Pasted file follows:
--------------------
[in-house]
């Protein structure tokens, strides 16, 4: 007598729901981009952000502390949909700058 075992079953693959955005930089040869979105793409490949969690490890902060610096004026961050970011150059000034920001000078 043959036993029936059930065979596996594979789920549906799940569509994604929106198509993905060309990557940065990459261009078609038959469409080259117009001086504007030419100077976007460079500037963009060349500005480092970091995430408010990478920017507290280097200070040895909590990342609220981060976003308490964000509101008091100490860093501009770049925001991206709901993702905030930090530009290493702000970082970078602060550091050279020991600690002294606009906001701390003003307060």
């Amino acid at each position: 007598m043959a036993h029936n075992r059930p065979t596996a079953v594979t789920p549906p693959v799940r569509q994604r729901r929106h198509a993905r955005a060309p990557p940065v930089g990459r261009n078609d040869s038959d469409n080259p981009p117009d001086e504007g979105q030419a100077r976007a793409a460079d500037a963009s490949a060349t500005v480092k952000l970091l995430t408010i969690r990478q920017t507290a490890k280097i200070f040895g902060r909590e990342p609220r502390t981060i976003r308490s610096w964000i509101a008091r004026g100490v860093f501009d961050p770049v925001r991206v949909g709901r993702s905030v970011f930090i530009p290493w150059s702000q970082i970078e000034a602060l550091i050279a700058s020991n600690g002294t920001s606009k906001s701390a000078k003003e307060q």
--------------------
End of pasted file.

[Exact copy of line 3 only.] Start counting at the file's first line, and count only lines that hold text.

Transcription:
């Amino acid at each position: 007598m043959a036993h029936n075992r059930p065979t596996a079953v594979t789920p549906p693959v799940r569509q994604r729901r929106h198509a993905r955005a060309p990557p940065v930089g990459r261009n078609d040869s038959d469409n080259p981009p117009d001086e504007g979105q030419a100077r976007a793409a460079d500037a963009s490949a060349t500005v480092k952000l970091l995430t408010i969690r990478q920017t507290a490890k280097i200070f040895g902060r909590e990342p609220r502390t981060i976003r308490s610096w964000i509101a008091r004026g100490v860093f501009d961050p770049v925001r991206v949909g709901r993702s905030v970011f930090i530009p290493w150059s702000q970082i970078e000034a602060l550091i050279a700058s020991n600690g002294t920001s606009k906001s701390a000078k003003e307060q």